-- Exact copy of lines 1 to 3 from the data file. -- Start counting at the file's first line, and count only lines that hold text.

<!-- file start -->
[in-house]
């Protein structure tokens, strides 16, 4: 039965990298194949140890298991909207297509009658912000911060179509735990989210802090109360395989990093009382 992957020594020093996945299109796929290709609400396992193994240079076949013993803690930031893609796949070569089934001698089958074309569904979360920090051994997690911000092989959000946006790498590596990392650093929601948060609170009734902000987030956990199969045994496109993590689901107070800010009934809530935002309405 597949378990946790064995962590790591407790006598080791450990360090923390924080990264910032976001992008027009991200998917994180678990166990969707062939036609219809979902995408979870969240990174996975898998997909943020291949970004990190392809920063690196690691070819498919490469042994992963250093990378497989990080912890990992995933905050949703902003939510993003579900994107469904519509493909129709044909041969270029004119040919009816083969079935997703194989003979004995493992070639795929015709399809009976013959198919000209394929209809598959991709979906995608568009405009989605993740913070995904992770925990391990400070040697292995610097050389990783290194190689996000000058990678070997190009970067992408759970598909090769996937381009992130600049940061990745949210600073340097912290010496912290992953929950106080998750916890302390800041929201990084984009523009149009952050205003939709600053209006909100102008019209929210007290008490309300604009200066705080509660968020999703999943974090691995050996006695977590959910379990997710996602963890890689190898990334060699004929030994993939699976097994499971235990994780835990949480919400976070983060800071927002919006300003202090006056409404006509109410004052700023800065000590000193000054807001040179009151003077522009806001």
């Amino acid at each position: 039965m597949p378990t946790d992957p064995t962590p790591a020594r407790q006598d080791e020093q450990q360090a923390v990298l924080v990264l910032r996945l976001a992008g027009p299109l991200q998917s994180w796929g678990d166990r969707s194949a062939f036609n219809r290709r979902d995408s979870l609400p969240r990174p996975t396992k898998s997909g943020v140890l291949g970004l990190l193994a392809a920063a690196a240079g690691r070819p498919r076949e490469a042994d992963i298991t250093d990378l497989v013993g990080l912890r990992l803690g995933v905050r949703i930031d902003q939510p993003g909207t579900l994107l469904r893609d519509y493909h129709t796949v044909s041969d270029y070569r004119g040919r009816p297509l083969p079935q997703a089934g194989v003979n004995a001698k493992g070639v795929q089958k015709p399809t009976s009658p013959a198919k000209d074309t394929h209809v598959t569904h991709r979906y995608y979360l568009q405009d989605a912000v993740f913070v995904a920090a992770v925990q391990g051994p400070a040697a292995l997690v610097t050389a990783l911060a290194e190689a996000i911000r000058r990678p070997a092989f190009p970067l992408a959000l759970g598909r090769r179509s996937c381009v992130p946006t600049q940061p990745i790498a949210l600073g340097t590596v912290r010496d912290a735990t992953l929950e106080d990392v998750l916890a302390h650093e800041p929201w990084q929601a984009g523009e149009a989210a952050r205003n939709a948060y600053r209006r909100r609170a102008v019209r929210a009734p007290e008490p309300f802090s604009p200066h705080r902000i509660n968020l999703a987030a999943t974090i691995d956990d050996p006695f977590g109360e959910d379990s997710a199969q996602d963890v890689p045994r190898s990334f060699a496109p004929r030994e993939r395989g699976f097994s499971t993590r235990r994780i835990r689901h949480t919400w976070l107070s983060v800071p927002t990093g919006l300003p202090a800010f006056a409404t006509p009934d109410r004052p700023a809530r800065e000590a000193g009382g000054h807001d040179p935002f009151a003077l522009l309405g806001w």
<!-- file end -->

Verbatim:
[in-house]
């Protein structure tokens, strides 16, 4: 039965990298194949140890298991909207297509009658912000911060179509735990989210802090109360395989990093009382 992957020594020093996945299109796929290709609400396992193994240079076949013993803690930031893609796949070569089934001698089958074309569904979360920090051994997690911000092989959000946006790498590596990392650093929601948060609170009734902000987030956990199969045994496109993590689901107070800010009934809530935002309405 597949378990946790064995962590790591407790006598080791450990360090923390924080990264910032976001992008027009991200998917994180678990166990969707062939036609219809979902995408979870969240990174996975898998997909943020291949970004990190392809920063690196690691070819498919490469042994992963250093990378497989990080912890990992995933905050949703902003939510993003579900994107469904519509493909129709044909041969270029004119040919009816083969079935997703194989003979004995493992070639795929015709399809009976013959198919000209394929209809598959991709979906995608568009405009989605993740913070995904992770925990391990400070040697292995610097050389990783290194190689996000000058990678070997190009970067992408759970598909090769996937381009992130600049940061990745949210600073340097912290010496912290992953929950106080998750916890302390800041929201990084984009523009149009952050205003939709600053209006909100102008019209929210007290008490309300604009200066705080509660968020999703999943974090691995050996006695977590959910379990997710996602963890890689190898990334060699004929030994993939699976097994499971235990994780835990949480919400976070983060800071927002919006300003202090006056409404006509109410004052700023800065000590000193000054807001040179009151003077522009806001």
């Amino acid at each position: 039965m597949p378990t946790d992957p064995t962590p790591a020594r407790q006598d080791e020093q450990q360090a923390v990298l924080v990264l910032r996945l976001a992008g027009p299109l991200q998917s994180w796929g678990d166990r969707s194949a062939f036609n219809r290709r979902d995408s979870l609400p969240r990174p996975t396992k898998s997909g943020v140890l291949g970004l990190l193994a392809a920063a690196a240079g690691r070819p498919r076949e490469a042994d992963i298991t250093d990378l497989v013993g990080l912890r990992l803690g995933v905050r949703i930031d902003q939510p993003g909207t579900l994107l469904r893609d519509y493909h129709t796949v044909s041969d270029y070569r004119g040919r009816p297509l083969p079935q997703a089934g194989v003979n004995a001698k493992g070639v795929q089958k015709p399809t009976s009658p013959a198919k000209d074309t394929h209809v598959t569904h991709r979906y995608y979360l568009q405009d989605a912000v993740f913070v995904a920090a992770v925990q391990g051994p400070a040697a292995l997690v610097t050389a990783l911060a290194e190689a996000i911000r000058r990678p070997a092989f190009p970067l992408a959000l759970g598909r090769r179509s996937c381009v992130p946006t600049q940061p990745i790498a949210l600073g340097t590596v912290r010496d912290a735990t992953l929950e106080d990392v998750l916890a302390h650093e800041p929201w990084q929601a984009g523009e149009a989210a952050r205003n939709a948060y600053r209006r909100r609170a102008v019209r929210a009734p007290e008490p309300f802090s604009p200066h705080r902000i509660n968020l999703a987030a999943t974090i691995d956990d050996p006695f977590g109360e959910d379990s997710a199969q996602d963890v890689p045994r190898s990334f060699a496109p004929r030994e993939r395989g699976f097994s499971t993590r235990r994780i835990r689901h949480t919400w976070l107070s983060v800071p927002t990093g919006l300003p202090a800010f006056a409404t006509p009934d109410r004052p700023a809530r800065e000590a000193g009382g000054h807001d040179p935002f009151a003077l522009l309405g806001w």